Election Result: YES

Amendment Z: Legislative Redistricting
Recommend NO.  Establishes a new process for Legislative redistricting.  The answers to Amendment Z are nearly identical to Amendment Y.
Election Result: YES

Amendment A: Prohibit Slavery and Involuntary Servitude in All Circumstances
Recommend NO. If these are removed from the books there will be a number of lawsuits that will claim that their sentences and/or treatment have been tantamount to either slavery or involuntary servitude or both whereas if they are left on the books neither can be claimed in a lawsuit.  It would seem useful to leave them on the books and not use them. I know that people cringe when they see those terms, but that's more a sign of the times than not.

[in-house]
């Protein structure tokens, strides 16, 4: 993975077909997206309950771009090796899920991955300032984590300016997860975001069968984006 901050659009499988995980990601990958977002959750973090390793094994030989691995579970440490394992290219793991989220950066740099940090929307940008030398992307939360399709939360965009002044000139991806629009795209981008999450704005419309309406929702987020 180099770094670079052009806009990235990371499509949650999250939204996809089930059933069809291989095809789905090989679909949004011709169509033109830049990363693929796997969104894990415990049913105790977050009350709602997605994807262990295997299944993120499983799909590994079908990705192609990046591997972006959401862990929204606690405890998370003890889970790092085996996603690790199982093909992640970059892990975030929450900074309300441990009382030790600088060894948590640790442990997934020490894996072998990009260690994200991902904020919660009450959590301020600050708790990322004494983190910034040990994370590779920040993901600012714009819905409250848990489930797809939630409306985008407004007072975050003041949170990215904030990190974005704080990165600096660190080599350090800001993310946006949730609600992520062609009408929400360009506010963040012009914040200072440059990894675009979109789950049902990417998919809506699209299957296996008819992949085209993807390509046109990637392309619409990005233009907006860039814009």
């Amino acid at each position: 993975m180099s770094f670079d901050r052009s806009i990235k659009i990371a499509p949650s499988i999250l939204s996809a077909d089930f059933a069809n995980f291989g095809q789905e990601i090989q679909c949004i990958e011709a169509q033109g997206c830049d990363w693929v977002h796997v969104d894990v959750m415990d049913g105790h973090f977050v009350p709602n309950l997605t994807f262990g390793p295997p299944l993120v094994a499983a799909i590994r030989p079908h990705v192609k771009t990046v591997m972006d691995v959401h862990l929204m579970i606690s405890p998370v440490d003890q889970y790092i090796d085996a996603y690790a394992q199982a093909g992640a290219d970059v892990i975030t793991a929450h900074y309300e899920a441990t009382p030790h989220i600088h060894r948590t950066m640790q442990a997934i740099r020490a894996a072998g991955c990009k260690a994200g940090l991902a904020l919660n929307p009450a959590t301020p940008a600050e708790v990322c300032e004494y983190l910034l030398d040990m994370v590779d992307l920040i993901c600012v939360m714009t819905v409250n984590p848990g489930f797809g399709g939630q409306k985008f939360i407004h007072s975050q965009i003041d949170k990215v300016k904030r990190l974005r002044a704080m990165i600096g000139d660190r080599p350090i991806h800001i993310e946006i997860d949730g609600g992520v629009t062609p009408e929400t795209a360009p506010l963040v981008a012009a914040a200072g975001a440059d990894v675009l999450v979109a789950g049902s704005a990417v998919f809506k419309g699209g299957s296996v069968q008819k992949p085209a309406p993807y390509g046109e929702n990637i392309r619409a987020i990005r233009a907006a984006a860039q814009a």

Election Result: YES

Amendment 73: Funding for Public Schools
Recommend NO.  What we are looking at here should Amendment 73 pass is a huge tax increase.  Years ago the state started funding full-day kindergarten, then half-day pre-school, then full-day pre-school.  The increase in the number of illegal alien children or children of illegal aliens has increased dramatically, placing a significant burden on taxpayers to fund their "free education."  A73 also includes an additional $20million for English Language Proficiency, much of it going to these same children. Additionally, Public schools are increasingly becoming indoctrination centers for progressive ideology.  For these and a host of other reasons, the voters should consider checking Chalkbeat for the poor performance of our high school students.  Examine The Gazette's Editorial on this issue.
Election Result: NO

Amendment 74: Compensation for Reduction in Fair Market Value by Government Law or Regulation
Recommend NO.  While this Amendment may have potential benefits to the property owner, I am very hesitant to add this to the state's constitution.  There are already state statutes that address this subject;  The legislature could be tighten them.  We do not need this in the state's constitution.